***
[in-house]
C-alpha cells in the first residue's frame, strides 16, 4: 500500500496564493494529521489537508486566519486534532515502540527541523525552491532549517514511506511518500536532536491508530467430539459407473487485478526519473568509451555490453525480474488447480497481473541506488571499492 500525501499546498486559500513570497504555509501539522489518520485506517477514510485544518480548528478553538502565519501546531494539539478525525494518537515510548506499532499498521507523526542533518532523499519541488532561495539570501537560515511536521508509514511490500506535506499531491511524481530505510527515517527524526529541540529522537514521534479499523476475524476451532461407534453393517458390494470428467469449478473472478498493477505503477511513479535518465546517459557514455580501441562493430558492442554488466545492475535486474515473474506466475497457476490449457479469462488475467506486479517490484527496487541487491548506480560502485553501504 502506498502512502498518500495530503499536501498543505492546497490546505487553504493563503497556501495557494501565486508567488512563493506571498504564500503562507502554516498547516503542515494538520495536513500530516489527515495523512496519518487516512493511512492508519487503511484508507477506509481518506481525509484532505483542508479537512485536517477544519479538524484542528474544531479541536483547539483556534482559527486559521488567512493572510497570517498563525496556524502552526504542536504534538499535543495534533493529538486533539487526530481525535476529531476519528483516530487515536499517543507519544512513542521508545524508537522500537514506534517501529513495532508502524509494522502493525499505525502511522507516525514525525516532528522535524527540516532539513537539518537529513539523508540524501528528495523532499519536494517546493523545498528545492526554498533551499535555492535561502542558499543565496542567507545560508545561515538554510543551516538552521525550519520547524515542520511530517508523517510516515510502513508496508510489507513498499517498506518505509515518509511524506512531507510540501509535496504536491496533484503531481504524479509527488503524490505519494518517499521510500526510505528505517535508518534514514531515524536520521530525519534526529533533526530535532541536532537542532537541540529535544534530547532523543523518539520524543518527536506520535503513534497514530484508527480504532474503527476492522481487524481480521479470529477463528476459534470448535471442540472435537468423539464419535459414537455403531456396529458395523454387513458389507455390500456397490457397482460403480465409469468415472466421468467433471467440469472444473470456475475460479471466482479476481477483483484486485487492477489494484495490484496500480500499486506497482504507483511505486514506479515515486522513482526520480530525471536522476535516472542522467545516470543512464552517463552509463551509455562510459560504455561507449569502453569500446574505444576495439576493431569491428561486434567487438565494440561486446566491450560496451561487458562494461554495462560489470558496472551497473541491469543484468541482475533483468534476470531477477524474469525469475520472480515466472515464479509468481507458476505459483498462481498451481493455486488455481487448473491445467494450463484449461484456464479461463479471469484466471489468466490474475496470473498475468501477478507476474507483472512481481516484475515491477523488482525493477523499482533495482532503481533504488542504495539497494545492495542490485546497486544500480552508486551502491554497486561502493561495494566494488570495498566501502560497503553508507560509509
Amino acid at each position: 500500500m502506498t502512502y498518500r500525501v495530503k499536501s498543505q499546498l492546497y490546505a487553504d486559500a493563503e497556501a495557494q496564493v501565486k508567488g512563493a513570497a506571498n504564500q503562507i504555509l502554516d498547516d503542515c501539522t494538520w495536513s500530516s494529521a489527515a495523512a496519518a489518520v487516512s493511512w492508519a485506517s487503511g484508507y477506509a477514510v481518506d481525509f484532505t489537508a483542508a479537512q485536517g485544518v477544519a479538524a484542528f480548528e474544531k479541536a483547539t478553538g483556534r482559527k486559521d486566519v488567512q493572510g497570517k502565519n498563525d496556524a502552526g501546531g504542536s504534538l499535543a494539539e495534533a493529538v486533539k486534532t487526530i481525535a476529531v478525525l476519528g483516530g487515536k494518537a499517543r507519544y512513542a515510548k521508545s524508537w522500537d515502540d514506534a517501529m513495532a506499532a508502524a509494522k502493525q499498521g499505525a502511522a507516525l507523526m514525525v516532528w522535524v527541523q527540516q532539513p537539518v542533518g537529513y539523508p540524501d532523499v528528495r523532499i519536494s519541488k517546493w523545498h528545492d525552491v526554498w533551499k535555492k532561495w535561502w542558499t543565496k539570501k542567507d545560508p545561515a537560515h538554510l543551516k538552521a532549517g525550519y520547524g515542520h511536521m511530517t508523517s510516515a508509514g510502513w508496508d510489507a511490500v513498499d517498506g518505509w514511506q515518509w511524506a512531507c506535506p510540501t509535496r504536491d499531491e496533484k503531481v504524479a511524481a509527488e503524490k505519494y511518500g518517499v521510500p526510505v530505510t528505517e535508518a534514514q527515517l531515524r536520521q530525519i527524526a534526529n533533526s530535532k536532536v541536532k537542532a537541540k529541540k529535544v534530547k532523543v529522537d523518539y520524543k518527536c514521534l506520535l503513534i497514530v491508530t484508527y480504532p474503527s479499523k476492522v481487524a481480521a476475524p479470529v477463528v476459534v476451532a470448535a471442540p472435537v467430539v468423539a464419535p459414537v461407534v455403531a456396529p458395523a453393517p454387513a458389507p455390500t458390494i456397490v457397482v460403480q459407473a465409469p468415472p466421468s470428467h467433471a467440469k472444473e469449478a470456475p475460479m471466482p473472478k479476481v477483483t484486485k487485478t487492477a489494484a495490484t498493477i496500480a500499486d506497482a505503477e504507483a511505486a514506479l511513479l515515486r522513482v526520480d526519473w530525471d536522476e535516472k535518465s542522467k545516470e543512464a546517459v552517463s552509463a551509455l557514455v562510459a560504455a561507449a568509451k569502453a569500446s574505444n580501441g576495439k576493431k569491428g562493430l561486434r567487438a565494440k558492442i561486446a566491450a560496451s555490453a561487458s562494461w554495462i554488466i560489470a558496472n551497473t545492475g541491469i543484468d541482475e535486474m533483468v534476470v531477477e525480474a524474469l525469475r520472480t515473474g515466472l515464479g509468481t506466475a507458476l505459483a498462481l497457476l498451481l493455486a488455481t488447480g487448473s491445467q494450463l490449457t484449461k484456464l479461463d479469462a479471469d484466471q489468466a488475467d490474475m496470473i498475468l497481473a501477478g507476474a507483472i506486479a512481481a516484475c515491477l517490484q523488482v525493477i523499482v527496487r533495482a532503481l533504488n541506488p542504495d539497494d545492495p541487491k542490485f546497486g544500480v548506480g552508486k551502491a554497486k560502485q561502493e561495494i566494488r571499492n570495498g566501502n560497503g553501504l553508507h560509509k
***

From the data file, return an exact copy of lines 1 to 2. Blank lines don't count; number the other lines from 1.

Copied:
[in-house]
C-alpha cells in the first residue's frame, strides 16, 4: 500500500496564493494529521489537508486566519486534532515502540527541523525552491532549517514511506511518500536532536491508530467430539459407473487485478526519473568509451555490453525480474488447480497481473541506488571499492 500525501499546498486559500513570497504555509501539522489518520485506517477514510485544518480548528478553538502565519501546531494539539478525525494518537515510548506499532499498521507523526542533518532523499519541488532561495539570501537560515511536521508509514511490500506535506499531491511524481530505510527515517527524526529541540529522537514521534479499523476475524476451532461407534453393517458390494470428467469449478473472478498493477505503477511513479535518465546517459557514455580501441562493430558492442554488466545492475535486474515473474506466475497457476490449457479469462488475467506486479517490484527496487541487491548506480560502485553501504 502506498502512502498518500495530503499536501498543505492546497490546505487553504493563503497556501495557494501565486508567488512563493506571498504564500503562507502554516498547516503542515494538520495536513500530516489527515495523512496519518487516512493511512492508519487503511484508507477506509481518506481525509484532505483542508479537512485536517477544519479538524484542528474544531479541536483547539483556534482559527486559521488567512493572510497570517498563525496556524502552526504542536504534538499535543495534533493529538486533539487526530481525535476529531476519528483516530487515536499517543507519544512513542521508545524508537522500537514506534517501529513495532508502524509494522502493525499505525502511522507516525514525525516532528522535524527540516532539513537539518537529513539523508540524501528528495523532499519536494517546493523545498528545492526554498533551499535555492535561502542558499543565496542567507545560508545561515538554510543551516538552521525550519520547524515542520511530517508523517510516515510502513508496508510489507513498499517498506518505509515518509511524506512531507510540501509535496504536491496533484503531481504524479509527488503524490505519494518517499521510500526510505528505517535508518534514514531515524536520521530525519534526529533533526530535532541536532537542532537541540529535544534530547532523543523518539520524543518527536506520535503513534497514530484508527480504532474503527476492522481487524481480521479470529477463528476459534470448535471442540472435537468423539464419535459414537455403531456396529458395523454387513458389507455390500456397490457397482460403480465409469468415472466421468467433471467440469472444473470456475475460479471466482479476481477483483484486485487492477489494484495490484496500480500499486506497482504507483511505486514506479515515486522513482526520480530525471536522476535516472542522467545516470543512464552517463552509463551509455562510459560504455561507449569502453569500446574505444576495439576493431569491428561486434567487438565494440561486446566491450560496451561487458562494461554495462560489470558496472551497473541491469543484468541482475533483468534476470531477477524474469525469475520472480515466472515464479509468481507458476505459483498462481498451481493455486488455481487448473491445467494450463484449461484456464479461463479471469484466471489468466490474475496470473498475468501477478507476474507483472512481481516484475515491477523488482525493477523499482533495482532503481533504488542504495539497494545492495542490485546497486544500480552508486551502491554497486561502493561495494566494488570495498566501502560497503553508507560509509